Reflections on Budget 2022 – Life Science and Healthcare
Following Budget 2021, there were high expectations from the budget this year but it seems that not much attention has been given to the Healthcare sector overall.
Some experts see this Budget as a signal of a shift to a post-pandemic phase by the government. Although one has to applaud the Governments efforts to focus on mental health, which has for a very long time been neglected and is a step in the right direction; the rest of the Healthcare sector, it seems, feels a bit left out.
In the opening speech the FM highlighted the importance of strengthening the Healthcare sector, although the focus really has been on boosting the economic growth through investing in infrastructure. Overall, the healthcare sector has been allocated Rs 86,200 crore (GBP 8.5 billion) in the Union Budget, a hike of 16 percent over Rs 73,931 crore (GBP 7.3 billion) in 2021-22. Some industry players say this is marginal when compared to what is required though.
Experts around the world have been talking about the impact of the pandemic on mental health and asking Governments to do more in this area. The Indian FM also accentuated the mental health problems faced by people of all ages in India and announced the plan to set up a National Tele-Mental Health programme. The programme will include a network of 23 tele-mental health centres of excellence, with NIMHANS being the nodal centre and the International Institute of Information Technology-Bangalore (IIITB) providing technology support with the aim to provide better quality mental health counselling and care services to its citizens.
The other big announcement included setting up an open platform for the national health ecosystem, which will contain digital registries of health providers and facilities, unique health identities, consent framework and unique access to health facilities. This will surely help to further facilitate the ongoing digitalisation of the sector and give a much needed boost to the role of health-tech businesses.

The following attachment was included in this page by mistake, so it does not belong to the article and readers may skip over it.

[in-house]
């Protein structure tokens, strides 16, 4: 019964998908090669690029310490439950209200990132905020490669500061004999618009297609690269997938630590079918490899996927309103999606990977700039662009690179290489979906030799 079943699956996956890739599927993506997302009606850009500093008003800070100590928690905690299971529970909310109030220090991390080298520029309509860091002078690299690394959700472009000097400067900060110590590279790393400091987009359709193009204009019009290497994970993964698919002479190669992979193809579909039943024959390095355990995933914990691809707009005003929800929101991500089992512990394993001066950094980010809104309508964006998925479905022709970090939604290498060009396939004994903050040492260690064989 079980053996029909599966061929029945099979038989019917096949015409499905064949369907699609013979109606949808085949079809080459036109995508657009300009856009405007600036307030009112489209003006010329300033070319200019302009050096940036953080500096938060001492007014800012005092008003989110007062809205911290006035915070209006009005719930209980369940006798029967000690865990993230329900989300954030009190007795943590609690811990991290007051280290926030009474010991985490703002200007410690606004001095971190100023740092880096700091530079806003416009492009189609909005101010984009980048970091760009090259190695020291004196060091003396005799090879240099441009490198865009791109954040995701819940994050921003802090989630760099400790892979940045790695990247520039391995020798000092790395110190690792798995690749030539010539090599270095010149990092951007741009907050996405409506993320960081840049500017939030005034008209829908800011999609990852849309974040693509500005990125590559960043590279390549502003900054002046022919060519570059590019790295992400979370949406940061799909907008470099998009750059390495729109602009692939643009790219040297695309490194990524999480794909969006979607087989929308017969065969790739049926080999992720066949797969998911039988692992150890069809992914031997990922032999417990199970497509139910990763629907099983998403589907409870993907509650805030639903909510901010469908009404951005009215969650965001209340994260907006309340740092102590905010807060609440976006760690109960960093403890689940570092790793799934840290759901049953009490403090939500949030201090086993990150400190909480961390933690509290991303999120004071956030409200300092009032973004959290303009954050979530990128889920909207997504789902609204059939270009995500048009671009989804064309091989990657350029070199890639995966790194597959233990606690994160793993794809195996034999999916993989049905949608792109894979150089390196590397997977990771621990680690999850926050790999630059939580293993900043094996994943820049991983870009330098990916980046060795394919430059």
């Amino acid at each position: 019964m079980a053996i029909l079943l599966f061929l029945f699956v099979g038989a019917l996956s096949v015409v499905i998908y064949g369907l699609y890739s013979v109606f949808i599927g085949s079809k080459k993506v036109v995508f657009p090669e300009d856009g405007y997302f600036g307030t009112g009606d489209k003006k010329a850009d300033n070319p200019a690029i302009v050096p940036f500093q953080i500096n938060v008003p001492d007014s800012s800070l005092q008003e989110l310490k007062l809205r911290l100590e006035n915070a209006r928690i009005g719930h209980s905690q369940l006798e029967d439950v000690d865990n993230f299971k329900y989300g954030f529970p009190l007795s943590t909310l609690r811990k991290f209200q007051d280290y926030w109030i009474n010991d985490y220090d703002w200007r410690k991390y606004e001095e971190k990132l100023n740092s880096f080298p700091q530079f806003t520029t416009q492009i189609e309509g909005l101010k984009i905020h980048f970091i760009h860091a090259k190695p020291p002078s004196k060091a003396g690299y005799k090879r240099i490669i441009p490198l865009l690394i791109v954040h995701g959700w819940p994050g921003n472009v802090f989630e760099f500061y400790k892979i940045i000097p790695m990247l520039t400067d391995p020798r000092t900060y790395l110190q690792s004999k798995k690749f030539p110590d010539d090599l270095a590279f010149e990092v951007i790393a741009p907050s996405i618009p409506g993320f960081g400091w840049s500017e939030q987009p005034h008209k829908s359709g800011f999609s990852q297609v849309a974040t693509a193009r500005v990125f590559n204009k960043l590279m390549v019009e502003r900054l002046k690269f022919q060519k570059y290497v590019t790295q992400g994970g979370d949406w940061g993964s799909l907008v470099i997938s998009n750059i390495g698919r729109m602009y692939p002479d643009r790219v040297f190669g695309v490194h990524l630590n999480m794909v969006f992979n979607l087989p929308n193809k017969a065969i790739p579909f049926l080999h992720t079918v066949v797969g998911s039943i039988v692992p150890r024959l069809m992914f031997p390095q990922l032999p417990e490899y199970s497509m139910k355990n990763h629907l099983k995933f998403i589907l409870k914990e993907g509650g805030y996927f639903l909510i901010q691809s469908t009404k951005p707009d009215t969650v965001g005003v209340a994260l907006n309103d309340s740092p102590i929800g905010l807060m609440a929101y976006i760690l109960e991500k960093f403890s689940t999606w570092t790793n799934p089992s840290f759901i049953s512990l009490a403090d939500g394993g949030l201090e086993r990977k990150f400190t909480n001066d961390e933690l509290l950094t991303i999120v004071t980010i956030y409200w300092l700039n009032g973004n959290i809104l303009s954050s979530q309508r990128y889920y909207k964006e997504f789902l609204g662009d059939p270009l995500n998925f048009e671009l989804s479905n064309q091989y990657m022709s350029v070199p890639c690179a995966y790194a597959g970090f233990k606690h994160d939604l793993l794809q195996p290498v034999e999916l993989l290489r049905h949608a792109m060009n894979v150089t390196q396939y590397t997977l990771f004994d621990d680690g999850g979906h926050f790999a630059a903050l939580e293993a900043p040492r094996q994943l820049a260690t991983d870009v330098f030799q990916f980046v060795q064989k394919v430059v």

The national digital health mission has also been allocated Rs 200 crore (GBP 20 million), compared to just Rs 30 crore (GBP 3 million) allocated in the previous Budget.
The Budget also identified ‘Genomics and Pharmaceuticals’ as potential opportunities eligible for supportive policies, light-touch regulations, facilitative actions to build domestic capacities and promotion of R&D. The government, in these areas, will promote thematic funds for blended finance with the government share being limited to 20% and the funds being managed by private fund managers.
This year’s Budget will, of course, take forward the announcements made last year which includes the launch of Atmanirbhar Swasth Bharat Yojana scheme, now renamed Pradhan Mantri Ayushman Bharat Health Infrastructure Mission (PMABHIM), with an outlay of Rs 64,180 crore (approx. GBP 6.4 billion) over six years. In continuation to that this year, the government will transfer Rs 4,176 crore (GBP 411 million) to the states — to be utilised to support wellness centres, setting up of integrated public health labs, and critical care hospital blocks in districts with a population of more than 5 lakh (500,000).
The budget has, once again, emphasised the importance of digitising the healthcare sector and creating a better digital health ecosystem and we hope this is reflected and incorporated in the upcoming Data Protection Bill by encouraging innovation while protecting privacy.
Overall, the industry feels that following the second wave last year they expected the Government to do more to further improve the state of the healthcare sector in the country and continue the momentum from last year but this budget seems to have fallen short of that.